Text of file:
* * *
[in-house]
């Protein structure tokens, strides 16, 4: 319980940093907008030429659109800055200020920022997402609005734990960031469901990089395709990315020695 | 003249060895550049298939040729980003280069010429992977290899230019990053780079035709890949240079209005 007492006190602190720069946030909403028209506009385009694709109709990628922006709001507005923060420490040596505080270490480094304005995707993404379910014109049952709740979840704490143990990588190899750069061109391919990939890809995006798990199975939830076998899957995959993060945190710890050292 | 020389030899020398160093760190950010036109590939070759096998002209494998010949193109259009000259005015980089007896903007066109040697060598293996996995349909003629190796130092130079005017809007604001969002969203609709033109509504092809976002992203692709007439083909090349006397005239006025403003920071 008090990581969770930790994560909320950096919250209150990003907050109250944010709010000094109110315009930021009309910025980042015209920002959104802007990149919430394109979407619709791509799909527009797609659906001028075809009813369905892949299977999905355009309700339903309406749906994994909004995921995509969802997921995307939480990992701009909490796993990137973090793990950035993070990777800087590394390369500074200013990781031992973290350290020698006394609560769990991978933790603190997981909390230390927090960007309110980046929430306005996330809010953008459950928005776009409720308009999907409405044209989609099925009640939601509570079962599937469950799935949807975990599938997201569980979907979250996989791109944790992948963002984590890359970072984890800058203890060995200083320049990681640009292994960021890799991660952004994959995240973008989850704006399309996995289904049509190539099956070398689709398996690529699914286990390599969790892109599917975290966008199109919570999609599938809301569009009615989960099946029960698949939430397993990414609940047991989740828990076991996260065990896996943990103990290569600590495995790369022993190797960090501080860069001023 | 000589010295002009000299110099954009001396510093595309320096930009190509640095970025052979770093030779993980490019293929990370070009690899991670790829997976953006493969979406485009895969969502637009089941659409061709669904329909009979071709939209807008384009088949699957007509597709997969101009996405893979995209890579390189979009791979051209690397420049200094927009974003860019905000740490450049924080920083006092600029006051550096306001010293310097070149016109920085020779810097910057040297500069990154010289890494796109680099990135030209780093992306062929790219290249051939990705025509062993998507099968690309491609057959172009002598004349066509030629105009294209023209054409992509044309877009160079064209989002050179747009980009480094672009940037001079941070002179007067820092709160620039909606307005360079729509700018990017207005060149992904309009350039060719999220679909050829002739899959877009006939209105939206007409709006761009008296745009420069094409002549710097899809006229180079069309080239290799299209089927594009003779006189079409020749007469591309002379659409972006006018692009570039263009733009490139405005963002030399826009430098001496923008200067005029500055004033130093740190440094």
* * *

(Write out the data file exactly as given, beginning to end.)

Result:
[in-house]
């Protein structure tokens, strides 16, 4: 319980940093907008030429659109800055200020920022997402609005734990960031469901990089395709990315020695 | 003249060895550049298939040729980003280069010429992977290899230019990053780079035709890949240079209005 007492006190602190720069946030909403028209506009385009694709109709990628922006709001507005923060420490040596505080270490480094304005995707993404379910014109049952709740979840704490143990990588190899750069061109391919990939890809995006798990199975939830076998899957995959993060945190710890050292 | 020389030899020398160093760190950010036109590939070759096998002209494998010949193109259009000259005015980089007896903007066109040697060598293996996995349909003629190796130092130079005017809007604001969002969203609709033109509504092809976002992203692709007439083909090349006397005239006025403003920071 008090990581969770930790994560909320950096919250209150990003907050109250944010709010000094109110315009930021009309910025980042015209920002959104802007990149919430394109979407619709791509799909527009797609659906001028075809009813369905892949299977999905355009309700339903309406749906994994909004995921995509969802997921995307939480990992701009909490796993990137973090793990950035993070990777800087590394390369500074200013990781031992973290350290020698006394609560769990991978933790603190997981909390230390927090960007309110980046929430306005996330809010953008459950928005776009409720308009999907409405044209989609099925009640939601509570079962599937469950799935949807975990599938997201569980979907979250996989791109944790992948963002984590890359970072984890800058203890060995200083320049990681640009292994960021890799991660952004994959995240973008989850704006399309996995289904049509190539099956070398689709398996690529699914286990390599969790892109599917975290966008199109919570999609599938809301569009009615989960099946029960698949939430397993990414609940047991989740828990076991996260065990896996943990103990290569600590495995790369022993190797960090501080860069001023 | 000589010295002009000299110099954009001396510093595309320096930009190509640095970025052979770093030779993980490019293929990370070009690899991670790829997976953006493969979406485009895969969502637009089941659409061709669904329909009979071709939209807008384009088949699957007509597709997969101009996405893979995209890579390189979009791979051209690397420049200094927009974003860019905000740490450049924080920083006092600029006051550096306001010293310097070149016109920085020779810097910057040297500069990154010289890494796109680099990135030209780093992306062929790219290249051939990705025509062993998507099968690309491609057959172009002598004349066509030629105009294209023209054409992509044309877009160079064209989002050179747009980009480094672009940037001079941070002179007067820092709160620039909606307005360079729509700018990017207005060149992904309009350039060719999220679909050829002739899959877009006939209105939206007409709006761009008296745009420069094409002549710097899809006229180079069309080239290799299209089927594009003779006189079409020749007469591309002379659409972006006018692009570039263009733009490139405005963002030399826009430098001496923008200067005029500055004033130093740190440094």